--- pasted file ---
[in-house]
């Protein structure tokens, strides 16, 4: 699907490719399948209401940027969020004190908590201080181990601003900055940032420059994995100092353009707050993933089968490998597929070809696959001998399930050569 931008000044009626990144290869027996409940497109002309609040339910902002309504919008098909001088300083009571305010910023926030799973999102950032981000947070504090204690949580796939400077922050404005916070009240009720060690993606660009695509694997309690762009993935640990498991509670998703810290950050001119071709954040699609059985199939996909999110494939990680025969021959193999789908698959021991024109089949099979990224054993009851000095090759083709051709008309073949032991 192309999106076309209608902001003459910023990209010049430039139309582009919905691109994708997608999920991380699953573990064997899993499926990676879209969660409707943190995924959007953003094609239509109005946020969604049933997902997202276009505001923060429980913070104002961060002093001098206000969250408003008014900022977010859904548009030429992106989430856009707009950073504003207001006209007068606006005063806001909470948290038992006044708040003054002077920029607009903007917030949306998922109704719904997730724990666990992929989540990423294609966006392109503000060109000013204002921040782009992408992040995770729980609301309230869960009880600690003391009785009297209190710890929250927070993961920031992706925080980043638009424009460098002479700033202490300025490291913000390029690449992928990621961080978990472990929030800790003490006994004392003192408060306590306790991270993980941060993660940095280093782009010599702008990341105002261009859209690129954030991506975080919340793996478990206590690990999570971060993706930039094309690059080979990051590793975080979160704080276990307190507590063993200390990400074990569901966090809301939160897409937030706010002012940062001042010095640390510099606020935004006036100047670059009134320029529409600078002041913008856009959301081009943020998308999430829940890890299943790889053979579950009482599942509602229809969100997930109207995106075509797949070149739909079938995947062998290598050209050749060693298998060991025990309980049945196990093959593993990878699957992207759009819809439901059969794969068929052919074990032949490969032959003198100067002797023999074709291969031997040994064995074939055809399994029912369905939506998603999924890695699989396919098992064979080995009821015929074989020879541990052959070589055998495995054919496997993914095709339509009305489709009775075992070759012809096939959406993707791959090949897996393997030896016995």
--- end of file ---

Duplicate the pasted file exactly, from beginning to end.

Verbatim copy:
[in-house]
């Protein structure tokens, strides 16, 4: 699907490719399948209401940027969020004190908590201080181990601003900055940032420059994995100092353009707050993933089968490998597929070809696959001998399930050569 931008000044009626990144290869027996409940497109002309609040339910902002309504919008098909001088300083009571305010910023926030799973999102950032981000947070504090204690949580796939400077922050404005916070009240009720060690993606660009695509694997309690762009993935640990498991509670998703810290950050001119071709954040699609059985199939996909999110494939990680025969021959193999789908698959021991024109089949099979990224054993009851000095090759083709051709008309073949032991 192309999106076309209608902001003459910023990209010049430039139309582009919905691109994708997608999920991380699953573990064997899993499926990676879209969660409707943190995924959007953003094609239509109005946020969604049933997902997202276009505001923060429980913070104002961060002093001098206000969250408003008014900022977010859904548009030429992106989430856009707009950073504003207001006209007068606006005063806001909470948290038992006044708040003054002077920029607009903007917030949306998922109704719904997730724990666990992929989540990423294609966006392109503000060109000013204002921040782009992408992040995770729980609301309230869960009880600690003391009785009297209190710890929250927070993961920031992706925080980043638009424009460098002479700033202490300025490291913000390029690449992928990621961080978990472990929030800790003490006994004392003192408060306590306790991270993980941060993660940095280093782009010599702008990341105002261009859209690129954030991506975080919340793996478990206590690990999570971060993706930039094309690059080979990051590793975080979160704080276990307190507590063993200390990400074990569901966090809301939160897409937030706010002012940062001042010095640390510099606020935004006036100047670059009134320029529409600078002041913008856009959301081009943020998308999430829940890890299943790889053979579950009482599942509602229809969100997930109207995106075509797949070149739909079938995947062998290598050209050749060693298998060991025990309980049945196990093959593993990878699957992207759009819809439901059969794969068929052919074990032949490969032959003198100067002797023999074709291969031997040994064995074939055809399994029912369905939506998603999924890695699989396919098992064979080995009821015929074989020879541990052959070589055998495995054919496997993914095709339509009305489709009775075992070759012809096939959406993707791959090949897996393997030896016995």